Investigators from University of Tennessee and Agilent Labs, a firm out of Santa Clara, CA, were trying to figure out a molecular mechanism behind common ivy’s ability to attach itself to the walls. The idea is that this knowledge might open possibilities for biomedical applications, such as new bioglues, sutures, or surgical adhesives.
Here’s a synopsis of what the scientists have discovered, taken from the abstract:
Using atomic force microscopy, we observed ivy secretes nanoparticles through adhering disks of the ivy aerial rootlets which allow the plant to affix to a surface. We analyzed the organic composition of the secretions using high-performance liquid chromatography/mass spectrometry and were able to determine the formula of 19 compounds. This study suggests that the nanoparticles play a direct and important role for ivy surface “climbing”. Weak adhesion and hydrogen bonding seem to be the forces for the climbing mechanism. This ivy secretion mechanism may inspire new methods for synthesizing nanoparticles biologically or new approaches to adhesion mechanisms for engineering applications.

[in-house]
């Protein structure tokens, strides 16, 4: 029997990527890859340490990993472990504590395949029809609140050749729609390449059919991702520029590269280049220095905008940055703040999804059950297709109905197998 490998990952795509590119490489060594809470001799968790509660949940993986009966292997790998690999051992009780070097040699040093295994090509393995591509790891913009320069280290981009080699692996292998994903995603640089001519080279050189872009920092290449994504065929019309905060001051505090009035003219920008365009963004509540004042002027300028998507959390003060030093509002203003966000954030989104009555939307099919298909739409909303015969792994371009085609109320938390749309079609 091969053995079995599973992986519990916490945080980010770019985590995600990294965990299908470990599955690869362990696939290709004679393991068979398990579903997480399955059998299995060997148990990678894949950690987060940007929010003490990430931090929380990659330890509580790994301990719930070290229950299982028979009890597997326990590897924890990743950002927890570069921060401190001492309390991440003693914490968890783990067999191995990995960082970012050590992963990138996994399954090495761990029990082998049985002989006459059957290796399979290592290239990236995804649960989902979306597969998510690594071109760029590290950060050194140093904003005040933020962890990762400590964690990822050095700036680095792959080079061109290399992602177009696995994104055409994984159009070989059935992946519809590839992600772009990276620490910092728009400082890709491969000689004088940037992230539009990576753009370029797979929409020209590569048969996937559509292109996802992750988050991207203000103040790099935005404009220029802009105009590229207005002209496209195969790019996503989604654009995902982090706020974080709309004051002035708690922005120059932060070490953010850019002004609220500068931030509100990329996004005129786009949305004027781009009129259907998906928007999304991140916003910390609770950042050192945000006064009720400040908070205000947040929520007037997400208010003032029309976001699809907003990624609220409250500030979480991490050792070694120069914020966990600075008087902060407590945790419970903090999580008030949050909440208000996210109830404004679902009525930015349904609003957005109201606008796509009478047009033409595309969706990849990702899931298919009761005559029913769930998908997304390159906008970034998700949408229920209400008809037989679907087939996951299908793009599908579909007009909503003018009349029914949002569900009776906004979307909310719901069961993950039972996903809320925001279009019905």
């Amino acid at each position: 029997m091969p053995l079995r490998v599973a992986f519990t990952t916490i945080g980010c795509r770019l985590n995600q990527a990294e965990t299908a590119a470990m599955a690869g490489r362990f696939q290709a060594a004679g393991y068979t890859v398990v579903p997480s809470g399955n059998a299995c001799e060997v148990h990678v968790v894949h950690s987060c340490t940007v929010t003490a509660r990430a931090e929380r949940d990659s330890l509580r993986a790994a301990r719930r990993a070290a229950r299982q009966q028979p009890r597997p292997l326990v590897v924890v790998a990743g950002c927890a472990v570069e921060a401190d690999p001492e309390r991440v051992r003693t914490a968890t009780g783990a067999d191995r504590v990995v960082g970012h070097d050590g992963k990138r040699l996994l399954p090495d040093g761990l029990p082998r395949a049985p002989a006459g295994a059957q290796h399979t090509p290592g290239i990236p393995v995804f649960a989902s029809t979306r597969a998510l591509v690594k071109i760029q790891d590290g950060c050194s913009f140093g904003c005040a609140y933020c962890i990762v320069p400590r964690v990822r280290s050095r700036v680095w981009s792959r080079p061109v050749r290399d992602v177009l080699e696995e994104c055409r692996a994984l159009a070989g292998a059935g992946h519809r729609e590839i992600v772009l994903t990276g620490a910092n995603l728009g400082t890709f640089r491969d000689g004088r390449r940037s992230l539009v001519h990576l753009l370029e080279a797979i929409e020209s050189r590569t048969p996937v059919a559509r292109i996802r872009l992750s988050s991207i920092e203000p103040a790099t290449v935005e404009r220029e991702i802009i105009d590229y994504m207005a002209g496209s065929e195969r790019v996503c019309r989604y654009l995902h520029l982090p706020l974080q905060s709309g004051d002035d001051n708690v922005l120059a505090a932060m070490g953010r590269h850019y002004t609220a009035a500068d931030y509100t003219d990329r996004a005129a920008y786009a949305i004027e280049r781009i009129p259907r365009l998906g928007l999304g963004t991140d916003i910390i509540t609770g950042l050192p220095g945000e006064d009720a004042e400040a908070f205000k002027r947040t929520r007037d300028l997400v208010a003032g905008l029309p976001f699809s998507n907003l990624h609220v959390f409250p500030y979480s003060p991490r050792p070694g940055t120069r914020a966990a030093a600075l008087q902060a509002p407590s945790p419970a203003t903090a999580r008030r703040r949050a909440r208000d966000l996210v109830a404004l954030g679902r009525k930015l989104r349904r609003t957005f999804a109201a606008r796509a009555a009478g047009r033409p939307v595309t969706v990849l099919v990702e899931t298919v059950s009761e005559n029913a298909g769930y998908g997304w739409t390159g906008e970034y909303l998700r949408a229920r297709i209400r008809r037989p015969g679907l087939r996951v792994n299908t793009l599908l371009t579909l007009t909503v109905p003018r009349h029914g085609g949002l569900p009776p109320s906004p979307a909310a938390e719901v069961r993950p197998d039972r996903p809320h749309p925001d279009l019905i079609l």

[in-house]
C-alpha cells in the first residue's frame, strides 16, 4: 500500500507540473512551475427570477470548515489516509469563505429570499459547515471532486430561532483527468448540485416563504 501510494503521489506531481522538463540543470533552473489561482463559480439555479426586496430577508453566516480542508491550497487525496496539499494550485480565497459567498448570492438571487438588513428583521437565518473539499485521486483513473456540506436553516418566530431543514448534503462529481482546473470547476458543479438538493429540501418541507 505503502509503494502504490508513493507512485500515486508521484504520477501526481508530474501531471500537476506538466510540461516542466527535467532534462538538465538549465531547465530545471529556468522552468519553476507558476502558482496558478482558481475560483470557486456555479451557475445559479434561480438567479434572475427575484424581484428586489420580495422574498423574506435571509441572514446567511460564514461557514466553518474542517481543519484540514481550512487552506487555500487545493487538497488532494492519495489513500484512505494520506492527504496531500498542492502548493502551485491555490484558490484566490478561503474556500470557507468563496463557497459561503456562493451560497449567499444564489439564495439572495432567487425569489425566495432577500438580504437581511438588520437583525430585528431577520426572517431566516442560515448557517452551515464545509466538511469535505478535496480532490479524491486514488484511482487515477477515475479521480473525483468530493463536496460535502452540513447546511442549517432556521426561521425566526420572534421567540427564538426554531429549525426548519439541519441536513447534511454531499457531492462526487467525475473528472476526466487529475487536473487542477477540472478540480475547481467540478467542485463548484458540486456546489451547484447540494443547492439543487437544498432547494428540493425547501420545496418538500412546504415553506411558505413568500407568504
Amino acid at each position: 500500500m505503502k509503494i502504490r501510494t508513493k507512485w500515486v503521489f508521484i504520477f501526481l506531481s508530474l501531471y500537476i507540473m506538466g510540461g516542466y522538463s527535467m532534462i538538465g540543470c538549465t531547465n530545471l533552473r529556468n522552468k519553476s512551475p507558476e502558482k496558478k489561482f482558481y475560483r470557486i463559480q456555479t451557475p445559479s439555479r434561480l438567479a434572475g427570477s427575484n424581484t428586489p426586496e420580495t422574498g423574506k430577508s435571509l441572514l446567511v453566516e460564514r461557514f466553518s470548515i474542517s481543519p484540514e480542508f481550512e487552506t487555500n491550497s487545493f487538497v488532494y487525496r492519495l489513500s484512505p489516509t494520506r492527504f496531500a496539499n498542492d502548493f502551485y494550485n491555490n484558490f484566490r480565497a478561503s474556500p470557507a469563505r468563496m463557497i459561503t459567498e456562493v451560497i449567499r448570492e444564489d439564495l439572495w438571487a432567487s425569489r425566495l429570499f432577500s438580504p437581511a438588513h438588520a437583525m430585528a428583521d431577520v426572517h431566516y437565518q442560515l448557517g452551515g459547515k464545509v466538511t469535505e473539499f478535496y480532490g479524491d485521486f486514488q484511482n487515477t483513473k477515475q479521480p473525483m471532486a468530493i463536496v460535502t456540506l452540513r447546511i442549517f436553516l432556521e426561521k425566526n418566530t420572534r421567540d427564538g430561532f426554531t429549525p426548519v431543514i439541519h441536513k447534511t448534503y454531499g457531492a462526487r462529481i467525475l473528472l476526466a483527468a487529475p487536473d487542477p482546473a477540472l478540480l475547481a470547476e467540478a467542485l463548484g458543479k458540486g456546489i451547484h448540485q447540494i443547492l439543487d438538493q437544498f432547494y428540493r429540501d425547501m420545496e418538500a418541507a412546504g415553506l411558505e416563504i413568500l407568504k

Read the whole article in Nano Letters: Nanoparticles Secreted from Ivy Rootlets for Surface Climbing
Flickr image by tashland: Little feet…